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Aged Care Workers Want Regis to Provide Pandemic Leave

Published: (Updated: ) in Australian News by .

The union for aged care workers says paid pandemic leave is needed for workers at the 3 Regis facilities in Tasmania.

Robbie Moore, Assistant Secretary of the Health and Community Services Union (HACSU) speaking at the rally.

Workers in the aged care sector held a protest action today demanding Regis provide paid pandemic leave for workers at its Tasmanian facilities.

Robbie Moore, Assistant Secretary of the Health and Community Services Union (HACSU), said workers were ‘angry’ about the way they are being treated.

“Regis are a for-profit organisation who are putting money before people, by not honouring the Fair Work Commission decision to give paid pandemic leave to aged care workers for the safety of residents and other workers,” he said.

Moore said HACSU had written to Regis asking them to implement the leave, and had received a brief response that effectively provided no reasons for their position.

A spokesperson for Regis Aged Care told Tasmanian Times in a brief statement: “Regis is focused on providing the best care and services for our residents, and ensuring our dedicated staff are supported financially and emotionally through the pandemic. The award variations described do not impact our enterprise agreements, which remain in operation. We are grateful for the financial support from the federal government which provides COVID-19 impacted staff access to additional leave.”

Robbie Moore, Assistant Secretary of HACSU.

Moore stated that several private aged care operators had agreed to implement the leave provisions. “Uniting Age Well, Southern Cross Care and other providers are doing the right thing but unfortunately Regis isn’t and we think that’s totally unacceptable and needs to be reversed,” he said.

During the protest action approximately 15 people chanted and waved signs in front of the Regis aged care home in North Warrane, Hobart.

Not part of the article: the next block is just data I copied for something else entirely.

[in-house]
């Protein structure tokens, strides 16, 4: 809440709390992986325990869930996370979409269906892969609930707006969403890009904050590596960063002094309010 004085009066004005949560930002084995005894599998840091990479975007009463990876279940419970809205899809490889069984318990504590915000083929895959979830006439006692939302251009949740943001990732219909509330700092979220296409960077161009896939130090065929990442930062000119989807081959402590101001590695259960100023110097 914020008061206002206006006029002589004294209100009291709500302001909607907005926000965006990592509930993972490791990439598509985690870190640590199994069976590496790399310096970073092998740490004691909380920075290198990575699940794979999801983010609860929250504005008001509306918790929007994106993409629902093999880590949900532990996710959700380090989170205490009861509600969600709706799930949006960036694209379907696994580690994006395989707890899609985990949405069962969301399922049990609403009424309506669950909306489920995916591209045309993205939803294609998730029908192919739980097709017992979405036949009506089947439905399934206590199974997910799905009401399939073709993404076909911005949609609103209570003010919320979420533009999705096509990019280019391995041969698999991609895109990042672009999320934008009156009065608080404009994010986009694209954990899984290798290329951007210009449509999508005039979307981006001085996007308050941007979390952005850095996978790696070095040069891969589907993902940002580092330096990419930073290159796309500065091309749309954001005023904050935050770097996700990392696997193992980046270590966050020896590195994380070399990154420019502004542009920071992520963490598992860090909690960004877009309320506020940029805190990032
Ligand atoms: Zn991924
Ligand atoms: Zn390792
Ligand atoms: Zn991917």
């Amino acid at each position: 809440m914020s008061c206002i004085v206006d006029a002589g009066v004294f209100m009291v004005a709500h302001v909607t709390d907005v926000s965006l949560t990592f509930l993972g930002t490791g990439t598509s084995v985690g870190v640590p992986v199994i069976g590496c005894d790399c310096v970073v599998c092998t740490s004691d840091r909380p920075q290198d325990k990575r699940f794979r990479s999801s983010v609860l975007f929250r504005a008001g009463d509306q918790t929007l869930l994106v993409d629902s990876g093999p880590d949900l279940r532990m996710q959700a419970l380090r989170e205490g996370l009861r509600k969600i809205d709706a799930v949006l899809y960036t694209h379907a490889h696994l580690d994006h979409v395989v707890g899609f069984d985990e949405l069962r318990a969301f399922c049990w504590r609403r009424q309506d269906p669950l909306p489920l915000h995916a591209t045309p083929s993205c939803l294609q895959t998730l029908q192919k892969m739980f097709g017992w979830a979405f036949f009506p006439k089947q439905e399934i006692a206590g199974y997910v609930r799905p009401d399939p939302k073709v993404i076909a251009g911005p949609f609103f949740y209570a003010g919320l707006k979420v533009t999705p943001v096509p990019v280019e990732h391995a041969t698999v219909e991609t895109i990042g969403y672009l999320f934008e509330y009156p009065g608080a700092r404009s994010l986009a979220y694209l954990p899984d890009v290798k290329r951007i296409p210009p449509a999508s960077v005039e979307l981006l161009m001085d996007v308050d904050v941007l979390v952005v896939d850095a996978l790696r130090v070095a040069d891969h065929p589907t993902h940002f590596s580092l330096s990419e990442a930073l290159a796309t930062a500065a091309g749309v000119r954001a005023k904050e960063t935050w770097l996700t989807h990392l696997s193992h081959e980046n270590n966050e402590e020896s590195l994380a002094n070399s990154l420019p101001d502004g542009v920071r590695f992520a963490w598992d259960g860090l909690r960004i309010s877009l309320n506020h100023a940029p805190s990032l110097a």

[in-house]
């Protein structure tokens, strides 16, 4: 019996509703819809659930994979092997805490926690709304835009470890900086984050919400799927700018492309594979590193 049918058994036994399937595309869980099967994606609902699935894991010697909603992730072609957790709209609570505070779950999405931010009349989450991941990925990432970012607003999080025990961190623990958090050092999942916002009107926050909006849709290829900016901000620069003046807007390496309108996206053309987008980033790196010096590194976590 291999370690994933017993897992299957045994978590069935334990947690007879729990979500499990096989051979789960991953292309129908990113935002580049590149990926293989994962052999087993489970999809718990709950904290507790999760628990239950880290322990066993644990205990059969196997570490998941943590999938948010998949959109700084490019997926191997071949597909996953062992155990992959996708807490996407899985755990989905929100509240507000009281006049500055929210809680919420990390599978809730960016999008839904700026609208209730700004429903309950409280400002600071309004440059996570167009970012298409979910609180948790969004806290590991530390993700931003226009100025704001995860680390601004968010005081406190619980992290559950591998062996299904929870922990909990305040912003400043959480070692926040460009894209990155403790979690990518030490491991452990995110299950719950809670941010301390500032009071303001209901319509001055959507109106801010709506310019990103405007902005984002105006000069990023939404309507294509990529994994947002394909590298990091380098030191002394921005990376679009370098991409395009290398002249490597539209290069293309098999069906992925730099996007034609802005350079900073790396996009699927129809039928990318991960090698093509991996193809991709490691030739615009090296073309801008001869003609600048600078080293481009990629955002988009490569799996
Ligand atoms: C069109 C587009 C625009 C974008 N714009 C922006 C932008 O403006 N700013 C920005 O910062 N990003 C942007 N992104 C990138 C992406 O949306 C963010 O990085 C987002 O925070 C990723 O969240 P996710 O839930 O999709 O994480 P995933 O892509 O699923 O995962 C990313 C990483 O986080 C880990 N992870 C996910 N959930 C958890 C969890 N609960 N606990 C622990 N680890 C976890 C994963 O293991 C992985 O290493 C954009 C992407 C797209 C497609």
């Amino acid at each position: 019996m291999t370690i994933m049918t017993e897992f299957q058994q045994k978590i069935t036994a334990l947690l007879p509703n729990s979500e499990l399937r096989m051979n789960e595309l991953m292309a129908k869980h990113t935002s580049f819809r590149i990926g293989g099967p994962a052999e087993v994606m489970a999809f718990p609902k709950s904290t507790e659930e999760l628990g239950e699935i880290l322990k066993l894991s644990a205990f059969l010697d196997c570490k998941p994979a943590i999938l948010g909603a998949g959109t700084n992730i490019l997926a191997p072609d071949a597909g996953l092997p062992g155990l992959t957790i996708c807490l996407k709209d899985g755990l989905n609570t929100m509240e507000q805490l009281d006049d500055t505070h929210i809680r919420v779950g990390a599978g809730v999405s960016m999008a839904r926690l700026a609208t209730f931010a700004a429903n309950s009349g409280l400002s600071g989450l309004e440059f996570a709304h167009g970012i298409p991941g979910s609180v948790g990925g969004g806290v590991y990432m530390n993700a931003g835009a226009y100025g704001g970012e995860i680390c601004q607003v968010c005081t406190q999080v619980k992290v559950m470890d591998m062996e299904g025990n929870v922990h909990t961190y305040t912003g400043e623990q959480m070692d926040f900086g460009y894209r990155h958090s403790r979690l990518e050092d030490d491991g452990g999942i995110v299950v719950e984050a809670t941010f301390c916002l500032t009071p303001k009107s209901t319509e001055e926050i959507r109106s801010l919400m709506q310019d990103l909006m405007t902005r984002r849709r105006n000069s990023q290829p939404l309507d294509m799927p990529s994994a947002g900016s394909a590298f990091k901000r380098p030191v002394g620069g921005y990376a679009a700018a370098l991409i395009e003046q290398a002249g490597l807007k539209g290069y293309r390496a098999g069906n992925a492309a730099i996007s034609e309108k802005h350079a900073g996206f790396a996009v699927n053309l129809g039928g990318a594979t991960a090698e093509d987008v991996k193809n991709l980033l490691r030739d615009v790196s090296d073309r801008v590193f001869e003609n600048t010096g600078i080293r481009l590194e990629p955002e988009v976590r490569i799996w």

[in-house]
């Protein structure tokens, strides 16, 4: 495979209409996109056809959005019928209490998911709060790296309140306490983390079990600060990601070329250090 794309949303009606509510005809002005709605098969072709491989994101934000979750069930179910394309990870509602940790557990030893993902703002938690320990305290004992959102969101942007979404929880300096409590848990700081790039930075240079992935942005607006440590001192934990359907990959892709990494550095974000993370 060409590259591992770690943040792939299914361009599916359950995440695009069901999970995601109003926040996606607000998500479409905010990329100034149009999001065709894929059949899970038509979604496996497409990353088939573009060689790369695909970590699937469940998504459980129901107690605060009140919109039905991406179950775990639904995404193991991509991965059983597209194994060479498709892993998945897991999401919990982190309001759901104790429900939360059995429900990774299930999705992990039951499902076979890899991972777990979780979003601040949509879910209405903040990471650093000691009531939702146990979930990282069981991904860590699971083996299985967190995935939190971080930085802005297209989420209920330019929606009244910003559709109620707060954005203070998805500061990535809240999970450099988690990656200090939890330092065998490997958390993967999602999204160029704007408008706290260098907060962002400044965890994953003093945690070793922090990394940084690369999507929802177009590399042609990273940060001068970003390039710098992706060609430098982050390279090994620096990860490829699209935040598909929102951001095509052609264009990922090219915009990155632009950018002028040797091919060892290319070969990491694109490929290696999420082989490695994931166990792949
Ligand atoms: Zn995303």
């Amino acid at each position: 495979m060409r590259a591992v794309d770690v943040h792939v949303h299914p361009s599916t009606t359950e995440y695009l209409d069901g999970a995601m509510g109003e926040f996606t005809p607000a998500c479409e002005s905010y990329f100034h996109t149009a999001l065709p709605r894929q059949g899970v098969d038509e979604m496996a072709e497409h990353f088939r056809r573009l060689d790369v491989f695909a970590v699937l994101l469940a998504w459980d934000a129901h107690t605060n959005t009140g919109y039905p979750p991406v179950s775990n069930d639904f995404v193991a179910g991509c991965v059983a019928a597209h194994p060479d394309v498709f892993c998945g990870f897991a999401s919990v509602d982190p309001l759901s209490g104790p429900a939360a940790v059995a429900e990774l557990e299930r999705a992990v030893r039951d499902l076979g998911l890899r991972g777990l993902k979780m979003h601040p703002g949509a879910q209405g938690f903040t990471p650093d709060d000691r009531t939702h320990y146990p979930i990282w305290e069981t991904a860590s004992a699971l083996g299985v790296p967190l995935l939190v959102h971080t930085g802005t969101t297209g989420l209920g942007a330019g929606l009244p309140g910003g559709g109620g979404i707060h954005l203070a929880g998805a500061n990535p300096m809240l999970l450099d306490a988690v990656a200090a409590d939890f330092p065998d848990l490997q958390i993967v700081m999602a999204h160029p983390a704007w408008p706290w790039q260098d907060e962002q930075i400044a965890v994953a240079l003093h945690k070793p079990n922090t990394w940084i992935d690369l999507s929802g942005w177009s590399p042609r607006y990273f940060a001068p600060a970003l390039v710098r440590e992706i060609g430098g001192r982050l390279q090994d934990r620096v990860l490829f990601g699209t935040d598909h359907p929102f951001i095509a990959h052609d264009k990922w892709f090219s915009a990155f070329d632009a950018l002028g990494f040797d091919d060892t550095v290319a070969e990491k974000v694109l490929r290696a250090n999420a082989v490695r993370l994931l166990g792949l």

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“Today we’re rallying in front of a Regis aged care facility here to show them that we’re going to taken this on and we’re going to expose the risk they are putting the residents to by not having paid pandemic leave,” Moore said.

Moore explained that the point of the leave was so that aged care workers could get tested for COVID-19 and if required self-isolate without being out of pocket.

“That’s all we’re asking for: simply what the Fair Work Commission handed down.”

Moore said that the leave would potentially be available to hundred of workers at Regis aged care facilities in Tasmania and was ‘desperately needed’ by staff and residents.

The company’s website shows that they provide facilities at Legana and Norwood in northern Tasmania as well as the location on Hobart’s eastern shore.


In pandemic-hit Victoria, unions cautiously greeted the introduction of a pandemic leave disaster payment of $1,500 a fortnight for workers without sick leave who need to self-isolate after a positive COVID-19 test.

Prime Minister Scott Morrison told reporters in Canberra the new payment would be available to all workers without sick leave in Victoria, and would be offered to any state that declared a state of disaster. It is being jointly funded by Victoria and the Commonwealth.

The Australian Council of Trade Unions welcomed the announcement earlier this week, but secretary Sally McManus said it “does not address the full scale of the problems which fully funded paid pandemic leave would address.”

“This payment will mean that nearly all full-time workers who are forced to rely on it will take a pay cut while they isolate,” she said.

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Source: Tasmanian Times

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